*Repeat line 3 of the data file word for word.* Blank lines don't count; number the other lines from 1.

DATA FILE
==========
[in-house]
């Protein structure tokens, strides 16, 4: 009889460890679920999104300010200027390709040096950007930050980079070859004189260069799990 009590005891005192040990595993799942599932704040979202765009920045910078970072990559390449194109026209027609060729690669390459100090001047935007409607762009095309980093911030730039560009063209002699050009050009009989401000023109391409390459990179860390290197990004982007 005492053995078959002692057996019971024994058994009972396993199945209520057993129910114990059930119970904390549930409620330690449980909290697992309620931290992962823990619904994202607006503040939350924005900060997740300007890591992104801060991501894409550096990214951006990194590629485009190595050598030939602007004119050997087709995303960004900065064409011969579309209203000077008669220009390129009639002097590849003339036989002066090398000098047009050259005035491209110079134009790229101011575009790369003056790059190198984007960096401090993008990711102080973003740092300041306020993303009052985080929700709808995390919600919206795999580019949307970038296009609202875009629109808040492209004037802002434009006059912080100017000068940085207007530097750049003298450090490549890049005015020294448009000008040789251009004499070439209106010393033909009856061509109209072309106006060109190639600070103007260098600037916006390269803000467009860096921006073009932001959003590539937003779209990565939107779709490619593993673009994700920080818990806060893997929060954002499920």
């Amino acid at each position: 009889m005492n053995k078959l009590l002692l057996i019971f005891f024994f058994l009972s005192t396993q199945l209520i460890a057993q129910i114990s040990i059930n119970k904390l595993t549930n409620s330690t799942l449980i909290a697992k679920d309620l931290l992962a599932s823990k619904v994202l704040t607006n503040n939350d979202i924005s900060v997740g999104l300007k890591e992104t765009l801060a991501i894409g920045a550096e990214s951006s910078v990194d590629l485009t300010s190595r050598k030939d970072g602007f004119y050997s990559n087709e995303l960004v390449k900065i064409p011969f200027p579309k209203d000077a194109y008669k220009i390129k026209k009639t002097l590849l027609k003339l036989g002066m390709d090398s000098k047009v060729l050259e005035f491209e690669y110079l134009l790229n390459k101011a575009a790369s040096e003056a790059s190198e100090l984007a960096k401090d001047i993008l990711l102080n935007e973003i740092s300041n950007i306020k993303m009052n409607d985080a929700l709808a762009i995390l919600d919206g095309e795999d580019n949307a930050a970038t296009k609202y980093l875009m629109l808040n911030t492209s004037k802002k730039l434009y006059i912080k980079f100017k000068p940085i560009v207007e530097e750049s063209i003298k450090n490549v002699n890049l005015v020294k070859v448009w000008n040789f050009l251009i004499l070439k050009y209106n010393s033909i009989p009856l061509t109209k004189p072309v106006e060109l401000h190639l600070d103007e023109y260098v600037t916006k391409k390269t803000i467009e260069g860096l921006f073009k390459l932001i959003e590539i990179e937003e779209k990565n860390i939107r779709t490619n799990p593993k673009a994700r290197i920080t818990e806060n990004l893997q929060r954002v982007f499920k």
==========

């Amino acid at each position: 009889m005492n053995k078959l009590l002692l057996i019971f005891f024994f058994l009972s005192t396993q199945l209520i460890a057993q129910i114990s040990i059930n119970k904390l595993t549930n409620s330690t799942l449980i909290a697992k679920d309620l931290l992962a599932s823990k619904v994202l704040t607006n503040n939350d979202i924005s900060v997740g999104l300007k890591e992104t765009l801060a991501i894409g920045a550096e990214s951006s910078v990194d590629l485009t300010s190595r050598k030939d970072g602007f004119y050997s990559n087709e995303l960004v390449k900065i064409p011969f200027p579309k209203d000077a194109y008669k220009i390129k026209k009639t002097l590849l027609k003339l036989g002066m390709d090398s000098k047009v060729l050259e005035f491209e690669y110079l134009l790229n390459k101011a575009a790369s040096e003056a790059s190198e100090l984007a960096k401090d001047i993008l990711l102080n935007e973003i740092s300041n950007i306020k993303m009052n409607d985080a929700l709808a762009i995390l919600d919206g095309e795999d580019n949307a930050a970038t296009k609202y980093l875009m629109l808040n911030t492209s004037k802002k730039l434009y006059i912080k980079f100017k000068p940085i560009v207007e530097e750049s063209i003298k450090n490549v002699n890049l005015v020294k070859v448009w000008n040789f050009l251009i004499l070439k050009y209106n010393s033909i009989p009856l061509t109209k004189p072309v106006e060109l401000h190639l600070d103007e023109y260098v600037t916006k391409k390269t803000i467009e260069g860096l921006f073009k390459l932001i959003e590539i990179e937003e779209k990565n860390i939107r779709t490619n799990p593993k673009a994700r290197i920080t818990e806060n990004l893997q929060r954002v982007f499920k």